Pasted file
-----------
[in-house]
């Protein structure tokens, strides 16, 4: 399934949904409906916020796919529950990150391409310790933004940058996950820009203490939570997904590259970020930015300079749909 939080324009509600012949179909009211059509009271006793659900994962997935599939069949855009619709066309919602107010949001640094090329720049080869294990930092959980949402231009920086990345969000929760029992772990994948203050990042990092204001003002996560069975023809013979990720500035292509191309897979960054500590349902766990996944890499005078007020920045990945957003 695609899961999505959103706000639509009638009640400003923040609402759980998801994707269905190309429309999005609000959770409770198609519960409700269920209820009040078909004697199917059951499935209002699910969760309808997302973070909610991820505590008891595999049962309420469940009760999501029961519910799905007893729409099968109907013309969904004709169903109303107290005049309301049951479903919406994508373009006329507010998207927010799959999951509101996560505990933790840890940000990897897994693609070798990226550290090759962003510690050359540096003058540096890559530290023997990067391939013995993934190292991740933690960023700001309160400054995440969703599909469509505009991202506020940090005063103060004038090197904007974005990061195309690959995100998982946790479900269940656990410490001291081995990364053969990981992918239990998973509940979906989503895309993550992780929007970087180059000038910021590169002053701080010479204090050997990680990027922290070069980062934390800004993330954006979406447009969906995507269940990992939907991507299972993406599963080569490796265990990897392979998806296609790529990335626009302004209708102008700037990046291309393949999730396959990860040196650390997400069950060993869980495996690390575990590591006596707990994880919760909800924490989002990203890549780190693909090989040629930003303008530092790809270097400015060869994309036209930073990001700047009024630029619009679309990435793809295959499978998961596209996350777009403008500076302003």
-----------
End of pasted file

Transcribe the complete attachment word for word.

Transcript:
[in-house]
């Protein structure tokens, strides 16, 4: 399934949904409906916020796919529950990150391409310790933004940058996950820009203490939570997904590259970020930015300079749909 939080324009509600012949179909009211059509009271006793659900994962997935599939069949855009619709066309919602107010949001640094090329720049080869294990930092959980949402231009920086990345969000929760029992772990994948203050990042990092204001003002996560069975023809013979990720500035292509191309897979960054500590349902766990996944890499005078007020920045990945957003 695609899961999505959103706000639509009638009640400003923040609402759980998801994707269905190309429309999005609000959770409770198609519960409700269920209820009040078909004697199917059951499935209002699910969760309808997302973070909610991820505590008891595999049962309420469940009760999501029961519910799905007893729409099968109907013309969904004709169903109303107290005049309301049951479903919406994508373009006329507010998207927010799959999951509101996560505990933790840890940000990897897994693609070798990226550290090759962003510690050359540096003058540096890559530290023997990067391939013995993934190292991740933690960023700001309160400054995440969703599909469509505009991202506020940090005063103060004038090197904007974005990061195309690959995100998982946790479900269940656990410490001291081995990364053969990981992918239990998973509940979906989503895309993550992780929007970087180059000038910021590169002053701080010479204090050997990680990027922290070069980062934390800004993330954006979406447009969906995507269940990992939907991507299972993406599963080569490796265990990897392979998806296609790529990335626009302004209708102008700037990046291309393949999730396959990860040196650390997400069950060993869980495996690390575990590591006596707990994880919760909800924490989002990203890549780190693909090989040629930003303008530092790809270097400015060869994309036209930073990001700047009024630029619009679309990435793809295959499978998961596209996350777009403008500076302003």